Some female patients may prefer a family member to be contact details.
present during an examination.
5. Mental health and/or cognitive 8. Sexual and reproductive health
Muslims are permitted to use temporary contraceptive
A person diagnosed as having a cognitive dysfunction,
methods under certain conditions.
such as a severe mental illness or an intellectual
disability, is absolved from all the obligatory
However, permanent contraceptive methods such as
requirements in Islam. For example, they are not required
vasectomy and tubal ligation are only allowed where the
to say prayers, fast or perform their pilgrimage.
woman’s health is at risk from additional pregnancies.
The patient’s immediate or extended family is usually
responsible for the patient. Abortion
Further information about mental health care for Under Islam, a foetus is considered alive after 120 days
multicultural communities can be accessed through the gestation. Abortion is not permitted after this time unless
Queensland Transcultural Mental Health Centre. the pregnancy constitutes a serious threat to the life of
www.health.qld.gov.au/pahospital/qtmhc the mother.
Abortion is permitted prior to 120 days under certain
6. Embryo experimentation and circumstances. For example, in the case of foetal
abnormalities, when there is a serious health risk for the
stem cell research mother, or when pregnancy has occurred as a result
Embryo experimentation, genetic testing and stem
cell research are acceptable in Islam under certain Abortion is not permitted on the basis of family planning.
Female genital mutilation
Stem cell research may only be conducted on stem cells
that are derived from: (female circumcision)
• frozen embryos that were created for the purpose of Female genital mutilation is not mandated or condoned
in vitro fertilisation and would otherwise have been by Islam and is illegal in Queensland.
Female genital mutilation comprises all procedures
• adults. involving partial or total removal of the female external
Genetic testing and gene manipulation is acceptable for genitalia, or other injury to the female genital organs,
therapeutic purposes only. whether for cultural or other non-therapeutic reasons.
Further information about female genital mutilation is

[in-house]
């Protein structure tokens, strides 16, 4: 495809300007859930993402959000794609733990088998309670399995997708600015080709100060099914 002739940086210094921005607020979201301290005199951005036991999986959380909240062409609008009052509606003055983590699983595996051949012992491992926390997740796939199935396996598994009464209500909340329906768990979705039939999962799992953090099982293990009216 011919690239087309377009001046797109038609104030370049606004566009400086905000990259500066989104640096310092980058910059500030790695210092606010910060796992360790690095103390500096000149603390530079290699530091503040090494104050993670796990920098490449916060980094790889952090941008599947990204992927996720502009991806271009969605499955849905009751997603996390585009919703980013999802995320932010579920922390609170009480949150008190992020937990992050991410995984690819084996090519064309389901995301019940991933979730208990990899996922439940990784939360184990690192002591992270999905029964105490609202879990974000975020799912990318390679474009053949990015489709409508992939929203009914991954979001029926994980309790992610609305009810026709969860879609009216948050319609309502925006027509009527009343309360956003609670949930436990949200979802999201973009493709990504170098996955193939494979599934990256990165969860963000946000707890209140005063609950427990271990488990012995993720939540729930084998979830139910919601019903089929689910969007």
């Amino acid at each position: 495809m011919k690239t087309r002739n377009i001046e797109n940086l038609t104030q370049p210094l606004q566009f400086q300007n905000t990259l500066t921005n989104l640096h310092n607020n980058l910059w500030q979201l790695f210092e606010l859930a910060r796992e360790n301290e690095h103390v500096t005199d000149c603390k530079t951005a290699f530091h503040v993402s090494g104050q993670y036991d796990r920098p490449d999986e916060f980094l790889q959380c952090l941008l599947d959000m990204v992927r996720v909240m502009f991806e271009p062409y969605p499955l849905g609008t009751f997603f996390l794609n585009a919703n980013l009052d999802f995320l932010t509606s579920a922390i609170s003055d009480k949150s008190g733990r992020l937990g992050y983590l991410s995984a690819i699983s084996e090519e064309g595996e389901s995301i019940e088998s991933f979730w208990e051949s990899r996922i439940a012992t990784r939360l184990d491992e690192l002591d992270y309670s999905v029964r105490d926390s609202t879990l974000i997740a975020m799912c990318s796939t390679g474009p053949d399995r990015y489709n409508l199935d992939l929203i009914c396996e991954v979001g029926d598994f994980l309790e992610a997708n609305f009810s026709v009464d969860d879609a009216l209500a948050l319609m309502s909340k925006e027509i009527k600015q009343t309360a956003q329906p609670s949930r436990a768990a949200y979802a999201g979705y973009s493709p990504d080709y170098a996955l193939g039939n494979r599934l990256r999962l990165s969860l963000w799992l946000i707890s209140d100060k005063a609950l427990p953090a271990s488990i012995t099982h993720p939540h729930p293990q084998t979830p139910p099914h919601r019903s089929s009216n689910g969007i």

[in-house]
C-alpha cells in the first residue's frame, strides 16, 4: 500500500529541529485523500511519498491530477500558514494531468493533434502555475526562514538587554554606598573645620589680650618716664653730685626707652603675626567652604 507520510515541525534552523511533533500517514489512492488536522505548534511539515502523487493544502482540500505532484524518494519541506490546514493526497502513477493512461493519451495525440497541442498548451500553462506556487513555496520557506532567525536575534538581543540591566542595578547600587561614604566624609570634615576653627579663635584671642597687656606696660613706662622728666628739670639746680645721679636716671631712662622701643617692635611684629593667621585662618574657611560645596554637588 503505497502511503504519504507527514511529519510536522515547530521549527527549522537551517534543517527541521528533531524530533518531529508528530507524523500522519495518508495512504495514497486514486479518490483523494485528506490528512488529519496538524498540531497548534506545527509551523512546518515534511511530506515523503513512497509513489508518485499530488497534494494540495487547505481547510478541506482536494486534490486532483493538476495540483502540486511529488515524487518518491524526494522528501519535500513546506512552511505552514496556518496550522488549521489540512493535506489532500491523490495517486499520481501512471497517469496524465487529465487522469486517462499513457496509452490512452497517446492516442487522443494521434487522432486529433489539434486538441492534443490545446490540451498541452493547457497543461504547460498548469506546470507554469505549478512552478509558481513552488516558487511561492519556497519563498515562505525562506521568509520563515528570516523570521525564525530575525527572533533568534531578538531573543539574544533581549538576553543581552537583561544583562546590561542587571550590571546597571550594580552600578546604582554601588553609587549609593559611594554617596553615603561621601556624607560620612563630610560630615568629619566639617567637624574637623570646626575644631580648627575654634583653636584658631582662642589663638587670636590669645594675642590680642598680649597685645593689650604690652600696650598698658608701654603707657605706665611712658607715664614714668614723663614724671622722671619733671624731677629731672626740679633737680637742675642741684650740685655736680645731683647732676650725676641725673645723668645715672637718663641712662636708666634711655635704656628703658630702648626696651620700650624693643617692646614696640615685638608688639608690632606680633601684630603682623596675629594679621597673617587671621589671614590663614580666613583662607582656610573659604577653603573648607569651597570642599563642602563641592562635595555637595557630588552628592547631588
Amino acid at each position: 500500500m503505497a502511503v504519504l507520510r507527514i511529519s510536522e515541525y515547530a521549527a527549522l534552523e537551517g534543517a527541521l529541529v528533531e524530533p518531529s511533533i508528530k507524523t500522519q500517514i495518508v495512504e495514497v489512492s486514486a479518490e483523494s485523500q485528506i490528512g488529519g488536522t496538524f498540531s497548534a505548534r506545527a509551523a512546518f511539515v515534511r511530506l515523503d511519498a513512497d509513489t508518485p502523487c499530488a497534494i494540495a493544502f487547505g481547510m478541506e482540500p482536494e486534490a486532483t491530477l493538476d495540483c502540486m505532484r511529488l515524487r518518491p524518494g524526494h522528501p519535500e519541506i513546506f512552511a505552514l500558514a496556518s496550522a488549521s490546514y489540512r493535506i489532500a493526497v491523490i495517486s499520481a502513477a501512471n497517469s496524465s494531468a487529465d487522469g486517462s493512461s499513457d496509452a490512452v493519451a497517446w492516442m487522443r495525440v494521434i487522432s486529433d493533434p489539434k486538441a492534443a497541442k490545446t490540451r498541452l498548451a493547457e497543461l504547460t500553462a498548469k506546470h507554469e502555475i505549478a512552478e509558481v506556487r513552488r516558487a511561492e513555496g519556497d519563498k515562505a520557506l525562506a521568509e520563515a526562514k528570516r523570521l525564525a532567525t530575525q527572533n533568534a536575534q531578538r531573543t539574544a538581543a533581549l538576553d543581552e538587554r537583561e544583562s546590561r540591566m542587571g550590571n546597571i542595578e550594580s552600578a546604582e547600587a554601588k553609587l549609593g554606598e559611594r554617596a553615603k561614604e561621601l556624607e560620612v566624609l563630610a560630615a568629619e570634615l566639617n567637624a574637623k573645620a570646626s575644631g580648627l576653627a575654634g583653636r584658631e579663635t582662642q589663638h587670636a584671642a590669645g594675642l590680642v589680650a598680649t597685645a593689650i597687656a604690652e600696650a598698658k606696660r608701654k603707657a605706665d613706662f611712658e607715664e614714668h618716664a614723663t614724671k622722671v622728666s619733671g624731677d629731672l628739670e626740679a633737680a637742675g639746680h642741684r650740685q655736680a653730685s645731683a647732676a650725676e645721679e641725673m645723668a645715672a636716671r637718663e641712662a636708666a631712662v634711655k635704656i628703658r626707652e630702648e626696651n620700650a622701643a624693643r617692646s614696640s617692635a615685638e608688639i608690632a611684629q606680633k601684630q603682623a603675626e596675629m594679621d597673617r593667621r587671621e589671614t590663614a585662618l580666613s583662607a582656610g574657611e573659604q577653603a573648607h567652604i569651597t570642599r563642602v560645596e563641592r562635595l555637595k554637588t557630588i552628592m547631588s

7. Transplants and organ donation available in the Queensland Health Multicultural Clinical
Support Resource folder.
There are strong views among Muslims about the www.health.qld.gov.au/multicultural/support_tools/mcsr.asp
permissibility of transplants and organ donation. Some
Muslims view these procedures as acceptable and others
believe they are unacceptable.
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Assisted reproductive technologies
The use of assisted reproductive technologies is generally
permitted in Islam.
However, there are some techniques and practices that
are not permitted:
• the use of donor sperm is strictly prohibited
• the use of sperm that has been cryopreserved is
prohibited if the father has died
• surrogacy is not permitted.
9 . Death and dying
Muslims believe that death has been predestined by
God. As a result, Muslims will often be accepting of death
Islam does not require treatment to be provided to a
Muslim patient if it merely prolongs the final stages of a
terminal illness. Ad
Under these circumstances it is permitted to disconnect
life supporting systems even though some organs
ervices continue to function automatically (e.g. the heart) under
the effect of the supporting devices.
Suicide and euthanasia
Islam considers human life sacred and suicide and
euthanasia are forbidden.
However, if a patient is suffering from a terminal
condition and has been assessed as having no hope of
recovery, it is permitted to stop medical treatment.
Grieving and bereavement
In Islam, public grief is allowed for only three days. This
period allows for non-family members to visit and offer
their condolences. After that period, the family is left to
18 Health care providers’ handbook on Muslim patients